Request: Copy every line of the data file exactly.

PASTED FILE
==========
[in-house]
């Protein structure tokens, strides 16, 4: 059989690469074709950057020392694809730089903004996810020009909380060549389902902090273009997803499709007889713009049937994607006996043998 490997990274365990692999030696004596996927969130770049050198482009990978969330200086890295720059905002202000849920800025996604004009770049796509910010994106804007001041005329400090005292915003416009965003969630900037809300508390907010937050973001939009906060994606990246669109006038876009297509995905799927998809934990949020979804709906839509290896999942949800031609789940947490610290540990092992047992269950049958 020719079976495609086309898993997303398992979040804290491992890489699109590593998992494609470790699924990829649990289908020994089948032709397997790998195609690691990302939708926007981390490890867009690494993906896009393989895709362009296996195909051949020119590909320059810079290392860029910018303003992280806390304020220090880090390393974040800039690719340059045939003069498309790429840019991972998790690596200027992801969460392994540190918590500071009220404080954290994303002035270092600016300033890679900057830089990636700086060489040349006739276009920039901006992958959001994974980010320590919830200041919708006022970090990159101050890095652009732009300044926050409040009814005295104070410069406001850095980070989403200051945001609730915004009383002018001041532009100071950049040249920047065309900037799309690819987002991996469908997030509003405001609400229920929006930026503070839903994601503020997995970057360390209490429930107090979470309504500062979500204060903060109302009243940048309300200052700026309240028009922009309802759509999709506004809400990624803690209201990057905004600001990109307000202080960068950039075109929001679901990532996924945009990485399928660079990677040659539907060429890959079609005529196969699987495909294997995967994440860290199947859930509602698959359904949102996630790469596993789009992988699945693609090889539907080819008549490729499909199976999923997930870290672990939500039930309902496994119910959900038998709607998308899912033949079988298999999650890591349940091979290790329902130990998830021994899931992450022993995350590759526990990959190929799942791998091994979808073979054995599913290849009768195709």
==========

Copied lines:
[in-house]
């Protein structure tokens, strides 16, 4: 059989690469074709950057020392694809730089903004996810020009909380060549389902902090273009997803499709007889713009049937994607006996043998 490997990274365990692999030696004596996927969130770049050198482009990978969330200086890295720059905002202000849920800025996604004009770049796509910010994106804007001041005329400090005292915003416009965003969630900037809300508390907010937050973001939009906060994606990246669109006038876009297509995905799927998809934990949020979804709906839509290896999942949800031609789940947490610290540990092992047992269950049958 020719079976495609086309898993997303398992979040804290491992890489699109590593998992494609470790699924990829649990289908020994089948032709397997790998195609690691990302939708926007981390490890867009690494993906896009393989895709362009296996195909051949020119590909320059810079290392860029910018303003992280806390304020220090880090390393974040800039690719340059045939003069498309790429840019991972998790690596200027992801969460392994540190918590500071009220404080954290994303002035270092600016300033890679900057830089990636700086060489040349006739276009920039901006992958959001994974980010320590919830200041919708006022970090990159101050890095652009732009300044926050409040009814005295104070410069406001850095980070989403200051945001609730915004009383002018001041532009100071950049040249920047065309900037799309690819987002991996469908997030509003405001609400229920929006930026503070839903994601503020997995970057360390209490429930107090979470309504500062979500204060903060109302009243940048309300200052700026309240028009922009309802759509999709506004809400990624803690209201990057905004600001990109307000202080960068950039075109929001679901990532996924945009990485399928660079990677040659539907060429890959079609005529196969699987495909294997995967994440860290199947859930509602698959359904949102996630790469596993789009992988699945693609090889539907080819008549490729499909199976999923997930870290672990939500039930309902496994119910959900038998709607998308899912033949079988298999999650890591349940091979290790329902130990998830021994899931992450022993995350590759526990990959190929799942791998091994979808073979054995599913290849009768195709």